Graduate Student Life
“All I needed to know to survive (and succeed) in grad school, I learned from…” The editors of this project emphasize that succeeding in graduate school, particularly a doctoral program, requires all kinds of skills. “Some are obvious, and related to ‘book smarts’ and research skills. Others are less obvious, like persistence, grit, and generosity. Some of these essays articulate lessons that apply to particular parts of graduate school, such as ‘working with my adviser,’ ‘writing my dissertation,’ or ‘preparing for qualifying exams.’ Others focus on experiences that remained important throughout the writers’ entire graduate school career.” Read for inspiration, or consider submitting your own response!
GradHacker – A blog featured on Inside Higher Ed – Inside Higher Ed is the free daily news Web site for people who work in higher education. Breaking news, lively commentary and thousands of job postings bring more than 800,000 people to the site each month. See GradHacker’s entry on Thriving in a Pressure Cooker: Building Strong Support Networks (Nov. 6, 2012).
Productive Writer – Do you have writing goals for your thesis or dissertation in the new year? Have you resolved to be a more productive writer in 2015? If so, join our community of writers by subscribing to the Productive Writer listserv to receive emails twice a month with advice and strategies for becoming a more productive writer. Sponsored by the Cornell Graduate School, the Productive Writer is free and open to all, especially graduate students writing papers, proposals, theses, and dissertations. It’s easy to join; just click on this link.
Later this month you will begin receiving messages, every other week, about managing your time for greater writing productivity, reducing distractions, staying motivated, revising and editing, binge writing, communicating with your advisor, dealing with writer’s block , and managing procrastination and perfectionistic tendencies.
We hope you will join us to become a more productive writer.
Professional Development for UNCG Graduate Students
Graduate School Workshops
Registration information for most workshops (unless otherwise specified below) can be found by visiting:
To Borrow or Not To Borrow? Student Loans and You
Panel discussion with:
Dora Gicheva (Economics, UNC Greensboro) – firstname.lastname@example.org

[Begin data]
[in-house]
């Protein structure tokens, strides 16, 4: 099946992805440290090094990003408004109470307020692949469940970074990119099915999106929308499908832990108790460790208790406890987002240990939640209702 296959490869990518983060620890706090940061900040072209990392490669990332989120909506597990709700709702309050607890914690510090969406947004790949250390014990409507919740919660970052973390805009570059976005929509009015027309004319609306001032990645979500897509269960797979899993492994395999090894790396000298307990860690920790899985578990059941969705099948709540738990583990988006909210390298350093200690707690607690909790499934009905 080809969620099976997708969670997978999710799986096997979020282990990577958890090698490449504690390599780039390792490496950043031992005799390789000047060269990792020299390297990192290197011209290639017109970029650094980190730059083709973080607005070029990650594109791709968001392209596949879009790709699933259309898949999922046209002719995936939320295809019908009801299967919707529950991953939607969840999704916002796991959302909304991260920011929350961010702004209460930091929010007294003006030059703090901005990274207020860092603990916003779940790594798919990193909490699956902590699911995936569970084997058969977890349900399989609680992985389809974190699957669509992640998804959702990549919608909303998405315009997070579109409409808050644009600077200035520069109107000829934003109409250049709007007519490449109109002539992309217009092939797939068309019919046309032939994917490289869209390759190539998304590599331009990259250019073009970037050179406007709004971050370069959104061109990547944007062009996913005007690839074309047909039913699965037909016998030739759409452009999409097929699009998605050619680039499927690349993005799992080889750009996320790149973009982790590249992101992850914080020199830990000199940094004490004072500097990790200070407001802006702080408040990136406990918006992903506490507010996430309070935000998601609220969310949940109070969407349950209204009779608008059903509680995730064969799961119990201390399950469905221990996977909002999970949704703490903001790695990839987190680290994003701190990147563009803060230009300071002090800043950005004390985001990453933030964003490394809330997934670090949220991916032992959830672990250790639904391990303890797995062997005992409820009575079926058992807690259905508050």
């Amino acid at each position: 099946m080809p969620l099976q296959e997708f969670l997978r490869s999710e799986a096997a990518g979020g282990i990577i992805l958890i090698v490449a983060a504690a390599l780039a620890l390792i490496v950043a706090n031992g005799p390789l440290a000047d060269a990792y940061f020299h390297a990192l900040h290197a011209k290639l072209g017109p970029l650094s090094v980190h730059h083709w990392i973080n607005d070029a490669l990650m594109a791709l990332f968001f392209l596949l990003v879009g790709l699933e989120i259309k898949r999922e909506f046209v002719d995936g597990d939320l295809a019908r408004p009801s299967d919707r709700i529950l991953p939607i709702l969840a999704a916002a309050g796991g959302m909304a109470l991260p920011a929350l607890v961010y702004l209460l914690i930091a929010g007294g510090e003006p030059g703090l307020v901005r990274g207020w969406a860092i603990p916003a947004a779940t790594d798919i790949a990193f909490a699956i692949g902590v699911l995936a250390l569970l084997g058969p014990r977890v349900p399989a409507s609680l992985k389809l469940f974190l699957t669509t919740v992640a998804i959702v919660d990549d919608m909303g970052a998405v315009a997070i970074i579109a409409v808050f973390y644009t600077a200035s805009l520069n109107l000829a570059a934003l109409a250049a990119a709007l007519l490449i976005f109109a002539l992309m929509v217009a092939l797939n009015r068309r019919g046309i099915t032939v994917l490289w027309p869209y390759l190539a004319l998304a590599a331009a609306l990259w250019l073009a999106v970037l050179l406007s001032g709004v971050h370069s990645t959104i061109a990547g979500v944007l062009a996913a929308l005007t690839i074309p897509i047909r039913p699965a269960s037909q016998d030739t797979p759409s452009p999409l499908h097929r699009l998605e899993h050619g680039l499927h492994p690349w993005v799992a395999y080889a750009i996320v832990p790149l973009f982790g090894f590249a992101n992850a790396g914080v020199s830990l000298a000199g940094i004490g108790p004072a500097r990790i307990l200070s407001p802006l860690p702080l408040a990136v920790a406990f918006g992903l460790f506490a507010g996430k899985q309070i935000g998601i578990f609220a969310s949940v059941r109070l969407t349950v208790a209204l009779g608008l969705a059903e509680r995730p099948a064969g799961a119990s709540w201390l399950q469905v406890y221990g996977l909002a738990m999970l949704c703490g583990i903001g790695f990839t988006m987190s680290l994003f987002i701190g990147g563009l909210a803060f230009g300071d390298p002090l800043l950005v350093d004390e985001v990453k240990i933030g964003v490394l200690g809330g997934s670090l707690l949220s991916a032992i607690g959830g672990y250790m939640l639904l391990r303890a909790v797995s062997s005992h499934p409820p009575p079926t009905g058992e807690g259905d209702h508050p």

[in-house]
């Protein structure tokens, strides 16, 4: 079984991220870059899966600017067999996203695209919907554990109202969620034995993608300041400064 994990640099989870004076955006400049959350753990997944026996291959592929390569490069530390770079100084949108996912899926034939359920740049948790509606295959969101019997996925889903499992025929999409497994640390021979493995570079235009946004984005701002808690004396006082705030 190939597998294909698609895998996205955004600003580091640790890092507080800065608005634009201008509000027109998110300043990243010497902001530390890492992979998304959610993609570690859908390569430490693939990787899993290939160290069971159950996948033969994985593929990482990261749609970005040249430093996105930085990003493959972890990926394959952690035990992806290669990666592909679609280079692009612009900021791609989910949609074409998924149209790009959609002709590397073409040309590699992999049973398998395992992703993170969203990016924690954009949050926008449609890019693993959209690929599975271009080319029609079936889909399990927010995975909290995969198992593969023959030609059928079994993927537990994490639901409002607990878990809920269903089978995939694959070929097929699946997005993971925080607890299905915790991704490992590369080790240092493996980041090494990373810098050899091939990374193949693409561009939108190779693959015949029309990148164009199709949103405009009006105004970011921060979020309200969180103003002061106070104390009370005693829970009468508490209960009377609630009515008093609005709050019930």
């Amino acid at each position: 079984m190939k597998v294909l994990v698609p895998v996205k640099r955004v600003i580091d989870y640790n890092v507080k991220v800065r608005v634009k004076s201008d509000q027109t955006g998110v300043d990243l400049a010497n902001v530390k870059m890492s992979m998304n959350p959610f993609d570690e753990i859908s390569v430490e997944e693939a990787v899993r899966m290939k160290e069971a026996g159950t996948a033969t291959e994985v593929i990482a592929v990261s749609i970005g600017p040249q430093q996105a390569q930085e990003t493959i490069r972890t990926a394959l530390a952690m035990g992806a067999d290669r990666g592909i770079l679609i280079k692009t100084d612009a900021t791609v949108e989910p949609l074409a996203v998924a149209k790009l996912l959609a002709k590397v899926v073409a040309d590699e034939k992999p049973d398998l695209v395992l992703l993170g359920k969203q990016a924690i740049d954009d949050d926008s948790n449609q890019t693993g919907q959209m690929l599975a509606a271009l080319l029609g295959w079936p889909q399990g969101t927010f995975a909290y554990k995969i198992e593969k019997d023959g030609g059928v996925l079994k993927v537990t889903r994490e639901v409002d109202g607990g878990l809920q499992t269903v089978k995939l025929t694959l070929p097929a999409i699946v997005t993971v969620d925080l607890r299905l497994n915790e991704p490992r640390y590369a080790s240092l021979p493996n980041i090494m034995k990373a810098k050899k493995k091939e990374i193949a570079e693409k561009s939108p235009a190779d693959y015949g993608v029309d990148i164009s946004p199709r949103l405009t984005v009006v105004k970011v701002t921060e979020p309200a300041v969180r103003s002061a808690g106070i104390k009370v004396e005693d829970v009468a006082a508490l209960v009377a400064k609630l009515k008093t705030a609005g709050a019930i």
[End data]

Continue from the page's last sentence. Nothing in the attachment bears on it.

William Harden (Accounting and Finance, UNC Greensboro) – email@example.com
John Lucas (Financial Aid Office, UNC Greensboro) – firstname.lastname@example.org
Ken Snowden (Economics, UNC Greensboro) – email@example.com
Earlier this year total student loan debt grew to more than $1 trillion in the U.S. and is now larger than the nation’s total credit card debt! With tuition rising and family finances strained, the volume of debt is likely to continue growing. This panel discussion will cover several basic themes graduate students should consider when using student loans, including:
- How does student loan debt affect future income, employment and marriage prospects? (for an example of this, read NPR’s July 16th story here)
- How should a student assess the “true cost” of a student loan?
- How are student loans different from other types of debt?
- Is it possible to take out “too little” as well as “too much” student loan debt?
The panel is composed of faculty and staff who teach, do research, and lecture on topics related to debt in general and student loan debt in particular. The session is not designed to provide individual counseling, but to inform all students about the questions and issues you need to confront before taking out a student loan with a counselor or on your own.
The recorded session may be downloaded here. Please note that you will need to download the Oracle program in order to open this recorded session to hear audio and view the presentation. The session will open in Blackboard Collaborate.
Practical Strategies for Writing a Thesis or Dissertation
The Graduate School organized a panel discussion with three faculty writing experts to discuss writing a thesis or dissertation. Topics include: qualities of effective advisors and how to select helpful, qualified advisors; the role and importance of an effective mentoring relationship; the value of academic peers and social networks; knowing what good writing and scholarly habits are and learning how to develop them; distinguishing a good academic topic of research or inquiry from a less fruitful one; deciding what to include in your writing and what to leave out; how not to get bogged down, etc.